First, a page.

Exterior of Birchwood Place on a sunny day
DURATION OF PROJECT: 2011–2014

A community housing building for seniors in Welland, ON, shows how a community can help close critical housing gaps with smart investments that reduce energy costs and GHGs. 

To help meet the critical housing needs of seniors in the community, Niagara Regional Housing (NRH) partnered with the Regional Municipality of Niagara to build a new energy-efficient, sustainable residence for seniors. 

The Niagara region is home to a high proportion of elderly residents, many of whom need an affordable place to live. Seniors in the region have annual incomes lower than the national average and may have to wait several years for affordable housing, particularly in Welland. Opened in 2014, Birchwood Place—or “Fitch East,” as it’s known locally—offers 67 one- and two-bedroom apartments at a mix of rents: market rate, affordable (80 percent of market) and rent-geared-to-income.

Map of Ontario featuring Niagara

 

A team of consultants and engineers collaborated with NRH representatives to construct the new building on an underused site connected to an existing community housing building. NRH established a development committee for the project, which included NRH employees, regional staff and community members. These community representatives, along with seniors living in the existing building, played a key role in some of the decisions made during the design and construction phases. This type of committee is now seen as a best practice and has since been implemented in all new builds by NRH.

The building features geothermal heating and cooling and other energy-efficiency measures, reducing the building’s energy use by an impressive 48 percent compared to standard buildings. It also uses less water, thanks to a grey water recovery system and low-flow fixtures, and reduces waste through organics recycling.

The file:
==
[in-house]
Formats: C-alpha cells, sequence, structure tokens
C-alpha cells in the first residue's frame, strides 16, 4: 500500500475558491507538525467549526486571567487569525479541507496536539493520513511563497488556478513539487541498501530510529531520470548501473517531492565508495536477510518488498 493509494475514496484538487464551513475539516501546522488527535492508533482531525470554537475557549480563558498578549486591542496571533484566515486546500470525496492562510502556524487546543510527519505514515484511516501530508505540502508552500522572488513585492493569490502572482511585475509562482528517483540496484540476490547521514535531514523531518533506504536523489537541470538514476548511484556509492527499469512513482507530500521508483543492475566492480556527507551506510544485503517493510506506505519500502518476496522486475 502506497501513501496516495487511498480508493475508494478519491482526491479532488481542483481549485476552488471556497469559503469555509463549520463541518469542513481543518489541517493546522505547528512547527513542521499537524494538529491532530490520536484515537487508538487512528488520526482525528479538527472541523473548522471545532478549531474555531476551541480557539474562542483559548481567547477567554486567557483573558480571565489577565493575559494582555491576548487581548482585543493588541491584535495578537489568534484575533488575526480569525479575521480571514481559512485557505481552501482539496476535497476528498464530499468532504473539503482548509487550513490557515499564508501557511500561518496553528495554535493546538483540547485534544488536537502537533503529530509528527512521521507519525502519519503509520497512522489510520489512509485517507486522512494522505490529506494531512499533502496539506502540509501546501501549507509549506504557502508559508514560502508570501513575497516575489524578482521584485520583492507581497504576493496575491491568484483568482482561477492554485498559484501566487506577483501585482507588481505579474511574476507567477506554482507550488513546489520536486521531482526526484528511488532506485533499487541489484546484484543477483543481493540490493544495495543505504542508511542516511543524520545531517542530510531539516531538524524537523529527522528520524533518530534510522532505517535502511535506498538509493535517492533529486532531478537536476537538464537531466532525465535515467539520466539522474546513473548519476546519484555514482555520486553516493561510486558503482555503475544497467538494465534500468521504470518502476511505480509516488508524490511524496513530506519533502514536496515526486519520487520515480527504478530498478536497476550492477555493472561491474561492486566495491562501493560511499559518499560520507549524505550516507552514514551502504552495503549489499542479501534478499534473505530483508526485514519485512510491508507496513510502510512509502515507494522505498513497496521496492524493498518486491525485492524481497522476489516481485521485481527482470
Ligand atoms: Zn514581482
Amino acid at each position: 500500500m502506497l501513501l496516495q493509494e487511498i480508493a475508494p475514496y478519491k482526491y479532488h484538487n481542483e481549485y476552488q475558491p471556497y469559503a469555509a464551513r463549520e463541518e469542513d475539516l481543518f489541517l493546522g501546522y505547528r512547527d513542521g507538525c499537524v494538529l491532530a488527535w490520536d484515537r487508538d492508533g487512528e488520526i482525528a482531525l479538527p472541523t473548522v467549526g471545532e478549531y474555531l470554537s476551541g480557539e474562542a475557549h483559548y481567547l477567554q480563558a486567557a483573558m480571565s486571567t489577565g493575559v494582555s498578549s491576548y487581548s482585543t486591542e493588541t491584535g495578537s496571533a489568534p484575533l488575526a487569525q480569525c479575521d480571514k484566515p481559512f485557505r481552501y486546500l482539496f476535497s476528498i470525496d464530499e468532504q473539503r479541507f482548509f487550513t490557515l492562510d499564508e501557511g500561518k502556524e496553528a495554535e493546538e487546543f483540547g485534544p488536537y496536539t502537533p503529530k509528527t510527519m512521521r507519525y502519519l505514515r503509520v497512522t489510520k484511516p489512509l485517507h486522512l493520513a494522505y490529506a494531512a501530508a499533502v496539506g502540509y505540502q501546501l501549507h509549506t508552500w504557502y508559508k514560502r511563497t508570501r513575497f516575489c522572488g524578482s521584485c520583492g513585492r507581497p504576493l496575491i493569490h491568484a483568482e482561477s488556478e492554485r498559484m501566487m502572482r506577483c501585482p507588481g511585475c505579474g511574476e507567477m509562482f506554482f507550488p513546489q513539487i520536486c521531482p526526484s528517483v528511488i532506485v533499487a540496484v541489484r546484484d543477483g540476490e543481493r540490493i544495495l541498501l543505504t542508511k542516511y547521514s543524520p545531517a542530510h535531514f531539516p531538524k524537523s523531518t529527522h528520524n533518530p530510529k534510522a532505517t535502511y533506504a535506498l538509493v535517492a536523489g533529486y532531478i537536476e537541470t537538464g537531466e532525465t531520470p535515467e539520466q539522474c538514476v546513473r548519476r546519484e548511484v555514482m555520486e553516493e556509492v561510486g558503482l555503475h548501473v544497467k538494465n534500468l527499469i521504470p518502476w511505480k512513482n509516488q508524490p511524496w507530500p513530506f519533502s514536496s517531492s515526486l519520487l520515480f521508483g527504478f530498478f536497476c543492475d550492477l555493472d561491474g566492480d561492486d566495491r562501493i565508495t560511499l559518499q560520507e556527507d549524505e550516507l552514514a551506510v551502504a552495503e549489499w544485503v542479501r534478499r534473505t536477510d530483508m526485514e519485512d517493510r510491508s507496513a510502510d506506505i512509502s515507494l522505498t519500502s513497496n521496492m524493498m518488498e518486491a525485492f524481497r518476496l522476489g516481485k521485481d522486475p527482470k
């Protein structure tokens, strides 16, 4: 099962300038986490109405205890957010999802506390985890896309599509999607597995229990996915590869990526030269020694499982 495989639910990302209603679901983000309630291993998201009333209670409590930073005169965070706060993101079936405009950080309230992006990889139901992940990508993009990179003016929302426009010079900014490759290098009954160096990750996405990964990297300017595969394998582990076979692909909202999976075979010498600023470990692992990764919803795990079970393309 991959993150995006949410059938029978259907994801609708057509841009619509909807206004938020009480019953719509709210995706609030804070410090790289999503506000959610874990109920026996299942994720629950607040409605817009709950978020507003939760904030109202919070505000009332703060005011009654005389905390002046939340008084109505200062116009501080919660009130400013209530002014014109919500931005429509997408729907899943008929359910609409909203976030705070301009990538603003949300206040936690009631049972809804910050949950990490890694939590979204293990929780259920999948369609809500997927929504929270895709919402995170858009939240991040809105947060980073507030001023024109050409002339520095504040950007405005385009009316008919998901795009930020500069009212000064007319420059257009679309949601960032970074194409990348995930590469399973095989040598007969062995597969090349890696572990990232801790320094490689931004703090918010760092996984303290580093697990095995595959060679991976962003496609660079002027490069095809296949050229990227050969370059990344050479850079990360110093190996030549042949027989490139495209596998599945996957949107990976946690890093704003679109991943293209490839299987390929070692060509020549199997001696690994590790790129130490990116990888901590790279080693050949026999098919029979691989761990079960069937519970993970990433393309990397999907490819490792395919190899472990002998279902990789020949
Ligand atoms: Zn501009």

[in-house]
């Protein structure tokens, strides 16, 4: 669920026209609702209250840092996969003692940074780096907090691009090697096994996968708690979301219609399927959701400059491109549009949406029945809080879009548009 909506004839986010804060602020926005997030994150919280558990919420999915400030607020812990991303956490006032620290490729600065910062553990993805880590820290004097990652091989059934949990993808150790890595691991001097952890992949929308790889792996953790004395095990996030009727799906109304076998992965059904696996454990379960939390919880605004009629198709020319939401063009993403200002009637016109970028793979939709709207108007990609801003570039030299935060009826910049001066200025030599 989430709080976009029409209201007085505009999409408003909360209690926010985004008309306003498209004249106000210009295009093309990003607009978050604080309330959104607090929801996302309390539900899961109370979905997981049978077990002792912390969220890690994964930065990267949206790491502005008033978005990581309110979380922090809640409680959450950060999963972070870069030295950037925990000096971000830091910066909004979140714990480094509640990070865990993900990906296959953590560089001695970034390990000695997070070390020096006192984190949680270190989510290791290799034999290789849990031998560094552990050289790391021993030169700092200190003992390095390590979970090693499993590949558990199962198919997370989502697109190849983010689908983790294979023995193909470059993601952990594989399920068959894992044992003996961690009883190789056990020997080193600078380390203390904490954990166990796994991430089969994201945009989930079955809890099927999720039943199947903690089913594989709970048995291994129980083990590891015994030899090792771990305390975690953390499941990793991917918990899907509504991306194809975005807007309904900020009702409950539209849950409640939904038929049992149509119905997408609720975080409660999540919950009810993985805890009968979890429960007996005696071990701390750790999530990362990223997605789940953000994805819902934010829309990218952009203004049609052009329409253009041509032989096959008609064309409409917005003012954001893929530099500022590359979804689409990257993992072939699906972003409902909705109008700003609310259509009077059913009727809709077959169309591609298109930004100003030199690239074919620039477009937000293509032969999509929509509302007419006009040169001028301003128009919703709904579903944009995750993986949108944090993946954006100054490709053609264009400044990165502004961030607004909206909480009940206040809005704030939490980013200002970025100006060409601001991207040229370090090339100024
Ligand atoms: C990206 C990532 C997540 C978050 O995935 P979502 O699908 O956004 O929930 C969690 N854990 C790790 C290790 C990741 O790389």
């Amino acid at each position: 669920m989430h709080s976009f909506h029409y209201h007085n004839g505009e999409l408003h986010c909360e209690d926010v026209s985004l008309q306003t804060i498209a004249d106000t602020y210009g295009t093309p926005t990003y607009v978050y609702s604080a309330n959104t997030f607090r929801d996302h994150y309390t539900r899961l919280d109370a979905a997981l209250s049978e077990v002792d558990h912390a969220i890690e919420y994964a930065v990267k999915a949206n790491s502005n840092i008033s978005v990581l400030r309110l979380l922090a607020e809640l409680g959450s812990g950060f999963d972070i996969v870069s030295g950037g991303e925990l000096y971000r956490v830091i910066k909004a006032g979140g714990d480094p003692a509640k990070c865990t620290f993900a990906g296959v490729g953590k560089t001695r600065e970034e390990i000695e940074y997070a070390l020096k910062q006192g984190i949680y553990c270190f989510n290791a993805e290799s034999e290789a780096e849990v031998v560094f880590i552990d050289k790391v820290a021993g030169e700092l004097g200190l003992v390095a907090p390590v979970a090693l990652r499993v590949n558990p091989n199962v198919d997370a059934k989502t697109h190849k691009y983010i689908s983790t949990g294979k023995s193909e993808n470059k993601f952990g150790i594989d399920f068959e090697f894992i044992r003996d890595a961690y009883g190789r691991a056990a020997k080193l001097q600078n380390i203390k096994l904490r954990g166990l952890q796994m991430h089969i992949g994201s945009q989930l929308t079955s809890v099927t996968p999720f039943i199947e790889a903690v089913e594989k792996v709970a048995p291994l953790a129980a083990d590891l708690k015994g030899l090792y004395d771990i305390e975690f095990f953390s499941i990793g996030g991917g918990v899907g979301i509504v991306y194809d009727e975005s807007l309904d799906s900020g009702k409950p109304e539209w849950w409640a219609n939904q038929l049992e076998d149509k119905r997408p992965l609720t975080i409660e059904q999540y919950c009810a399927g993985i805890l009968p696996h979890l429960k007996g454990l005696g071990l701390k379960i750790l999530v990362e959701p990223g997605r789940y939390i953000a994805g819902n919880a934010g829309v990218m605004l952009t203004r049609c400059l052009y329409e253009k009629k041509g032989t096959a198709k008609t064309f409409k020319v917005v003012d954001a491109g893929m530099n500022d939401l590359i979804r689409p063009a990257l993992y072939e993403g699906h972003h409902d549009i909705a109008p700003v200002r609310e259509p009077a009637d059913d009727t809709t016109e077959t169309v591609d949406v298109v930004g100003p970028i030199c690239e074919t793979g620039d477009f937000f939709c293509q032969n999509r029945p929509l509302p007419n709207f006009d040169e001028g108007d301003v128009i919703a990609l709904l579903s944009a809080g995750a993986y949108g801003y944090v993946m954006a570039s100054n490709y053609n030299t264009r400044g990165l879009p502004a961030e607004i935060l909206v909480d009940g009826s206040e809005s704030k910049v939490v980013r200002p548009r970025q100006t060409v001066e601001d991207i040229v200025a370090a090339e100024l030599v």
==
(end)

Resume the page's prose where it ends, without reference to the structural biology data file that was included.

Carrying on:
The residence’s environmental features earned the Region of Niagara its first Leadership in Energy and Environmental Design (LEED®) Silver certification for an affordable housing building and will mean welcome savings for residents on utility and energy costs. And, as an aging-in-place wellness model with plenty of outdoor and amenity space for socialization, the new residence is anticipated to reduce health care costs. 

Results

44 tonnes

of GHG emissions avoided per year

1,467 GJ

in energy reduced per year

50

construction jobs created

Through the project’s funding and rental income, the building is financially self-sustaining. The project has also contributed to the local Welland economy, adding over $9 million in employment and product purchases. It created 50 construction jobs and has brought new employment opportunities for a live-in building attendant, cleaners and contractors. The new building is also expected to generate about $80,000 in additional property tax revenue for the city.

This modern and welcoming building is a boon to the community, a great example of urban intensification integrating much-needed community housing, and a wonderful new place for seniors to call home. 

I love this place so much. The people in this building are very friendly and they always make me feel like family.” 

—Réjeanne Nicholls, Birchwood Place resident

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